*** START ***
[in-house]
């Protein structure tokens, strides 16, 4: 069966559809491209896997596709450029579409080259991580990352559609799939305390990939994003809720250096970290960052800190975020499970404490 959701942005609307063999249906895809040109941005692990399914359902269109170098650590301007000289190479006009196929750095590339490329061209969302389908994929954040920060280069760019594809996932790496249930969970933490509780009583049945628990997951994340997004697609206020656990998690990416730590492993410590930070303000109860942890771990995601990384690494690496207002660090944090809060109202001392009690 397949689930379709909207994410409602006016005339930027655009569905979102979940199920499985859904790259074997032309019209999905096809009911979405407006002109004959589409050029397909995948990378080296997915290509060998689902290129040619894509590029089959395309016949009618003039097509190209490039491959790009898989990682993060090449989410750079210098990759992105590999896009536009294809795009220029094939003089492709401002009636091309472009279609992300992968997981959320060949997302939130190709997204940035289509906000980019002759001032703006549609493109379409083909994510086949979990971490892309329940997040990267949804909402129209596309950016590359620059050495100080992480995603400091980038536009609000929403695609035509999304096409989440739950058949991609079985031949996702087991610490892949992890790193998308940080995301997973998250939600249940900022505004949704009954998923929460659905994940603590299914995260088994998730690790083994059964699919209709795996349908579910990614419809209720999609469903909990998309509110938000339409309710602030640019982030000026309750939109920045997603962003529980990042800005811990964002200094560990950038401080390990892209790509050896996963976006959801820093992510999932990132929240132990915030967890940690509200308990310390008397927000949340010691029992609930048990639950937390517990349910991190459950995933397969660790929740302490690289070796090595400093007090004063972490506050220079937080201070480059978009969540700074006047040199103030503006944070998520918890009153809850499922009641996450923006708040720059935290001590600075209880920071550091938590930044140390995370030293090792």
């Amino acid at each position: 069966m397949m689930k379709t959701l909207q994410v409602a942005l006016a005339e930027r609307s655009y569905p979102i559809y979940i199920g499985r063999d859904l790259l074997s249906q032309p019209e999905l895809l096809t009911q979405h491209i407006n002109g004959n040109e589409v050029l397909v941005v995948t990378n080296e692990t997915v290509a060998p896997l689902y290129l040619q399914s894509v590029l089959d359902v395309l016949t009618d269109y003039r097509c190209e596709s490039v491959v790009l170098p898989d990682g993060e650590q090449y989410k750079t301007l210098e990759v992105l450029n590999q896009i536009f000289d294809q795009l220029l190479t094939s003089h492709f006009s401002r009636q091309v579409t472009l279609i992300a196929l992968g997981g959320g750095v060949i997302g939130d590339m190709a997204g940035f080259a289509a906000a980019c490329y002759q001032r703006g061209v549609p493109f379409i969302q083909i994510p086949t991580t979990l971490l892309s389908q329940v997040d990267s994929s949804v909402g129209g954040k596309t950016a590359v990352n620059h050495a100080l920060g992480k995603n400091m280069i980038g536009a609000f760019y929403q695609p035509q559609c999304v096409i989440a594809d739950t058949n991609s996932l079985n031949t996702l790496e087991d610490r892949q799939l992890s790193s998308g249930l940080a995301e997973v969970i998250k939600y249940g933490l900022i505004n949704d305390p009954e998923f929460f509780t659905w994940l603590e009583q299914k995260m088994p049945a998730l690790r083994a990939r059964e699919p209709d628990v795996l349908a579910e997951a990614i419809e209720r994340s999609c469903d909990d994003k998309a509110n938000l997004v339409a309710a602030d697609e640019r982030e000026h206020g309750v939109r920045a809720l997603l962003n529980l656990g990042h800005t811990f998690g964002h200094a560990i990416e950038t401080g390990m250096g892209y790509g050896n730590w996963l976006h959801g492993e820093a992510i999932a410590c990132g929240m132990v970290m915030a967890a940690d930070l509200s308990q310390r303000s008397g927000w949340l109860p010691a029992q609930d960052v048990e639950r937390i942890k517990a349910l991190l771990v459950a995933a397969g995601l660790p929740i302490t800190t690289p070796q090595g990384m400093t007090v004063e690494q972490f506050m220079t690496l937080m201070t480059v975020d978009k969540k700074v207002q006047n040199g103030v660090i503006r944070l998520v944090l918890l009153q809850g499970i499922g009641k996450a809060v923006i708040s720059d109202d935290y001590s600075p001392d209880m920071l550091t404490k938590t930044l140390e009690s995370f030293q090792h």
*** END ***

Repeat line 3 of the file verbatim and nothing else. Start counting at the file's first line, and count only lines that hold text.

């Amino acid at each position: 069966m397949m689930k379709t959701l909207q994410v409602a942005l006016a005339e930027r609307s655009y569905p979102i559809y979940i199920g499985r063999d859904l790259l074997s249906q032309p019209e999905l895809l096809t009911q979405h491209i407006n002109g004959n040109e589409v050029l397909v941005v995948t990378n080296e692990t997915v290509a060998p896997l689902y290129l040619q399914s894509v590029l089959d359902v395309l016949t009618d269109y003039r097509c190209e596709s490039v491959v790009l170098p898989d990682g993060e650590q090449y989410k750079t301007l210098e990759v992105l450029n590999q896009i536009f000289d294809q795009l220029l190479t094939s003089h492709f006009s401002r009636q091309v579409t472009l279609i992300a196929l992968g997981g959320g750095v060949i997302g939130d590339m190709a997204g940035f080259a289509a906000a980019c490329y002759q001032r703006g061209v549609p493109f379409i969302q083909i994510p086949t991580t979990l971490l892309s389908q329940v997040d990267s994929s949804v909402g129209g954040k596309t950016a590359v990352n620059h050495a100080l920060g992480k995603n400091m280069i980038g536009a609000f760019y929403q695609p035509q559609c999304v096409i989440a594809d739950t058949n991609s996932l079985n031949t996702l790496e087991d610490r892949q799939l992890s790193s998308g249930l940080a995301e997973v969970i998250k939600y249940g933490l900022i505004n949704d305390p009954e998923f929460f509780t659905w994940l603590e009583q299914k995260m088994p049945a998730l690790r083994a990939r059964e699919p209709d628990v795996l349908a579910e997951a990614i419809e209720r994340s999609c469903d909990d994003k998309a509110n938000l997004v339409a309710a602030d697609e640019r982030e000026h206020g309750v939109r920045a809720l997603l962003n529980l656990g990042h800005t811990f998690g964002h200094a560990i990416e950038t401080g390990m250096g892209y790509g050896n730590w996963l976006h959801g492993e820093a992510i999932a410590c990132g929240m132990v970290m915030a967890a940690d930070l509200s308990q310390r303000s008397g927000w949340l109860p010691a029992q609930d960052v048990e639950r937390i942890k517990a349910l991190l771990v459950a995933a397969g995601l660790p929740i302490t800190t690289p070796q090595g990384m400093t007090v004063e690494q972490f506050m220079t690496l937080m201070t480059v975020d978009k969540k700074v207002q006047n040199g103030v660090i503006r944070l998520v944090l918890l009153q809850g499970i499922g009641k996450a809060v923006i708040s720059d109202d935290y001590s600075p001392d209880m920071l550091t404490k938590t930044l140390e009690s995370f030293q090792h």